The Farmington Library, the Simsbury Public Library, and the Children's Museum, in West Hartford, are among the places the public can safely view the solar eclipse on Aug. 21.
At the Farmington Library, an event will be held from 1:30 to 4 p.m. Leah Farrell, the library's community services coordinator, said the peak of the eclipse is expected to be around 2:30 p.m., so people are recommend to come then. The library will be handing out viewing glasses to patrons.
The last total solar eclipse in the United States to stretch from coast to coast occurred in 1918. Knowing this, Farrell and the library wanted to mark the occasion with an event.
"It's nice to have everybody gather," Farrell said. "It's a community event seeing this together while this really cool thing is happening. It's once in a lifetime. We're able to provide the glasses, which some can't afford or don't want to go to the trouble to get."
Safety is important too. To view the solar eclipse, you need the appropriate pair of glasses.
"We want people to be informed about how to do it safely," Farrell said.
At the Simsbury Public Library, the children's department will be hosting an event in the library's large program room, beginning at 1:30 p.m.
Stephanie Prato, head of the children's department, said they recommend people register for their event at simsburylibrary.info/events, because they only have 100 glasses to distribute.
Prato said they made sure to buy their glasses through a verified seller.
"People trust that the public library is reliable," Prato said. "We are always looking for opportunity to provide fun and education. We'll do an explanation of the eclipse and then we'll give people their glasses and they can stay on the lawn and see it."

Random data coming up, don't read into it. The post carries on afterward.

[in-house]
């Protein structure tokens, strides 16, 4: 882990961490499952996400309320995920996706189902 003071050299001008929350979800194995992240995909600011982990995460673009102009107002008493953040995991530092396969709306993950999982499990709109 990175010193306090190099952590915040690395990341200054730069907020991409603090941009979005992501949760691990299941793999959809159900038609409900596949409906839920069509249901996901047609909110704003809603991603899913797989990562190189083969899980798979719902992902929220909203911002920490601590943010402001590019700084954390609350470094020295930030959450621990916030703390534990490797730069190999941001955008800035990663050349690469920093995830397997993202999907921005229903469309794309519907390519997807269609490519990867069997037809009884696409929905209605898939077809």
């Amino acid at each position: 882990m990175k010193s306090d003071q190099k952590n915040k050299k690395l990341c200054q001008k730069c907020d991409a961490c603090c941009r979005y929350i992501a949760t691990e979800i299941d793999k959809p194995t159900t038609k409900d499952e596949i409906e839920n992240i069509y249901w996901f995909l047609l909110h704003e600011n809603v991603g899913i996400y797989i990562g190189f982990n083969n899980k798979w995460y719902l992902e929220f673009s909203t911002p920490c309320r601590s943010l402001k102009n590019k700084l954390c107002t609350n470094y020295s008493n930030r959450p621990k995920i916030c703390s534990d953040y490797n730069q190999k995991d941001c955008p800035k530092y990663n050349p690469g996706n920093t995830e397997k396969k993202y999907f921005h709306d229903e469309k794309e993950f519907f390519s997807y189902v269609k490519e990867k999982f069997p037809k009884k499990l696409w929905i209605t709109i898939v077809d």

Prato said the library has been getting calls about the solar eclipse as more and more people become aware of it.
In her mind, this is another way the library can provide enriching opportunities to the public. They will have NASA's live stream broadcasting as well.
"It's a great opportunity for public libraries, because it's something where we are providing access to the event with the glasses," Prato said. "It's an educational opportunity so we're providing some learning and instruction. It's something more people are becoming aware of and will be pretty excited about, since it's a relatively rare occurrence. They are calling and looking for the glasses and looking for the opportunity to experience this."
At the Children's Museum, visitors who purchased a general admission ticket will be able to take advantage of the science equipment.
From 1:20 to 4 p.m., the museum will have educators stationed with a special telescope, equipped with a solar filter that will make direct viewing of the solar eclipse safe.
Noreen Grice, the museum's planetarium manager, said it's very important to not buy the wrong eclipse glasses online that aren't up to standard. She also said that if you're using a solar filter on your telescope, it should be a filter that attaches to the tip of the telescope and not the part you look into. Grice said their filter allows one millionth of the sun's light into the telescope.
Grice said that because of Connecticut's position north from the eclipse's path of totality, the view will be of a partial eclipse. The maximum partial eclipse will be visible at 2:45 p.m.